Bonnie Gratz, artistic director of the New Vintage Theatre, says there is some frustration across the theatre community about allowing restaurants and pubs to open, but for stage theatres to remain closed.
“When we talk about determining what is safe to reopen, the arts are not figuring prominently in that conversation at this point, ” Gratz said.
“The inconsistencies are frustrating but at the same time, we want to make sure our community stays safe and not do anything to jeopardize that. We take our leadership from Dr. Henry and listen to everything she says.”
Gratz said her theatre company dabbled in the potential reality of filming and streaming play productions in the absence of stage theatres being reopened.
Vintage had the production of Pink Unicorn filmed by the Okanagan Society of Independent Filmmakers and saw widespread feedback to online viewing.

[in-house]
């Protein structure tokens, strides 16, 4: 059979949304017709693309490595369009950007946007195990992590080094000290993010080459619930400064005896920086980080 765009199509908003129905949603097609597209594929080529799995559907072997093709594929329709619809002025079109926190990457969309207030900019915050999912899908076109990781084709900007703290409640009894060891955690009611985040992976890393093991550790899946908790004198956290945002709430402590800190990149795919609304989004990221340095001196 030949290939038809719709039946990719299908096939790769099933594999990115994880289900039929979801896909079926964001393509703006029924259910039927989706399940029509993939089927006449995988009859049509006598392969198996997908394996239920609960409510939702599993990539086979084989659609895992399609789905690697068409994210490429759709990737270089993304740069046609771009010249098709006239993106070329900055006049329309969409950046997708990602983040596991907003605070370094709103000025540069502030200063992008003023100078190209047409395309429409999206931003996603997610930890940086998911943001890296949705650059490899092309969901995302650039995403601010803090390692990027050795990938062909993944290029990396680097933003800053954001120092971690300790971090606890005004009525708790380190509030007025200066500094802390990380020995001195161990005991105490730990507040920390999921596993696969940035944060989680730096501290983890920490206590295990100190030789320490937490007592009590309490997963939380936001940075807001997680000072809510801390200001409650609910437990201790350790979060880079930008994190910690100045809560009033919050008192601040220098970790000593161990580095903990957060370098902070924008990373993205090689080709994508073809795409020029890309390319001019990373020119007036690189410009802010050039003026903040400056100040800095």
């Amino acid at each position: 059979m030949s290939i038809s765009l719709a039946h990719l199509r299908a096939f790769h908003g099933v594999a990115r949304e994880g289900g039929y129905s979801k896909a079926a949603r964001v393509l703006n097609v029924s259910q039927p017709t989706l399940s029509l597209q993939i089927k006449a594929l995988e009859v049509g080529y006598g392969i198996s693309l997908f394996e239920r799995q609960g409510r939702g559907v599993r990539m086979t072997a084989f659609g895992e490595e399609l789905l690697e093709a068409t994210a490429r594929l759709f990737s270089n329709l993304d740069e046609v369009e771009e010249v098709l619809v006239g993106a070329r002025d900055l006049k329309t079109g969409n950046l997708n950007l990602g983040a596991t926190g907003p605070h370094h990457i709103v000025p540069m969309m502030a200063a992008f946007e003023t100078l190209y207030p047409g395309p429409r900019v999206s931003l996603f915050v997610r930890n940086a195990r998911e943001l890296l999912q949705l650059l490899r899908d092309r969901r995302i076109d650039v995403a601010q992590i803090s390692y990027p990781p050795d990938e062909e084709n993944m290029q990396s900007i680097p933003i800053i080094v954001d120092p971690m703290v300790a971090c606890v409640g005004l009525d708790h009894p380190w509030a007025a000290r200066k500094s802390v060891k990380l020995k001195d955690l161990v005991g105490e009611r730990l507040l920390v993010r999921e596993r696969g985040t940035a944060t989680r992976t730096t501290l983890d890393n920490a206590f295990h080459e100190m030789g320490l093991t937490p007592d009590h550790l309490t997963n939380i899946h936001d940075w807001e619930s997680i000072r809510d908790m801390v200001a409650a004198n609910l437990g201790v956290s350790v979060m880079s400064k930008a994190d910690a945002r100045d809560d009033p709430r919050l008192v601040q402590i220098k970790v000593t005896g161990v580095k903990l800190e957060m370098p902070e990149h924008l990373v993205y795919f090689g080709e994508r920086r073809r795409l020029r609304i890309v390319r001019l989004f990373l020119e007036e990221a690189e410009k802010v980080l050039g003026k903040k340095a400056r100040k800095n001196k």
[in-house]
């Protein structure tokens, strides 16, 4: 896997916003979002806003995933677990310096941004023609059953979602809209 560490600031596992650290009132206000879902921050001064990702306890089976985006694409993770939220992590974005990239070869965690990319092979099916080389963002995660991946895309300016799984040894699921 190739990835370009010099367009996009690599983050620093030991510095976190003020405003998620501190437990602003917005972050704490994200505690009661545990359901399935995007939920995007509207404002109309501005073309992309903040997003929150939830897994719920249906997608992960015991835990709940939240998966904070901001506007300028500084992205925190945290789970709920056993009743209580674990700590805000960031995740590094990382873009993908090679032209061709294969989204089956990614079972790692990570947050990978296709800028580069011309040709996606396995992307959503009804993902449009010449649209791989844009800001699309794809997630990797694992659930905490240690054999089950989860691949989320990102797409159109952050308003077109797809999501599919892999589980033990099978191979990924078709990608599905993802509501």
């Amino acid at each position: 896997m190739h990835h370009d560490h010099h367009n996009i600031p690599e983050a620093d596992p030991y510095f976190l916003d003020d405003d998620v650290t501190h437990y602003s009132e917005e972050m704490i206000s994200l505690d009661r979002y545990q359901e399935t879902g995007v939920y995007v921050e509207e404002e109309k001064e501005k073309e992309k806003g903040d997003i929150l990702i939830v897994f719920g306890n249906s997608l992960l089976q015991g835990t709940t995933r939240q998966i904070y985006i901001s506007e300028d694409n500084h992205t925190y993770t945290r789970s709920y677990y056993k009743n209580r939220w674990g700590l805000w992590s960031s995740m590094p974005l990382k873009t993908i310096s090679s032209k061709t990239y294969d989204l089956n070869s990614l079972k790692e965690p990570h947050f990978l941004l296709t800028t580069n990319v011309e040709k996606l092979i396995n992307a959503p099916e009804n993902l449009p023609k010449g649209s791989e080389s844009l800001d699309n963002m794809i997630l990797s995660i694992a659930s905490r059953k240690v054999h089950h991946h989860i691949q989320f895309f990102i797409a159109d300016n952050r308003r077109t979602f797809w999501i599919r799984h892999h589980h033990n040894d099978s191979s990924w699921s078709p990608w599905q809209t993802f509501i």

“It was exciting to see the reaction from around the world. People in China, Taiwan, New Zealand responded to it. We even got written up in the Globe and Mail newspaper,” she said.
But filming plays watched at home doesn’t offer the same experience of seeing live theatre with a theatre audience, admits Gratz.
“Digital is not ideal. I prefer that our productions would be live in the theatre but I guess at this point we have to try new ideas to adapt and learn new skills,” she said.
Vintage will also present the play Leaps And Bounds July 22 to 26 at the smaller Black Box Theatre, audiences limited to 20 people in a 125-seat capacity theatre, and stage street theatre presentations of the play at various outside venues, pending approval of a grant to help cover the cost.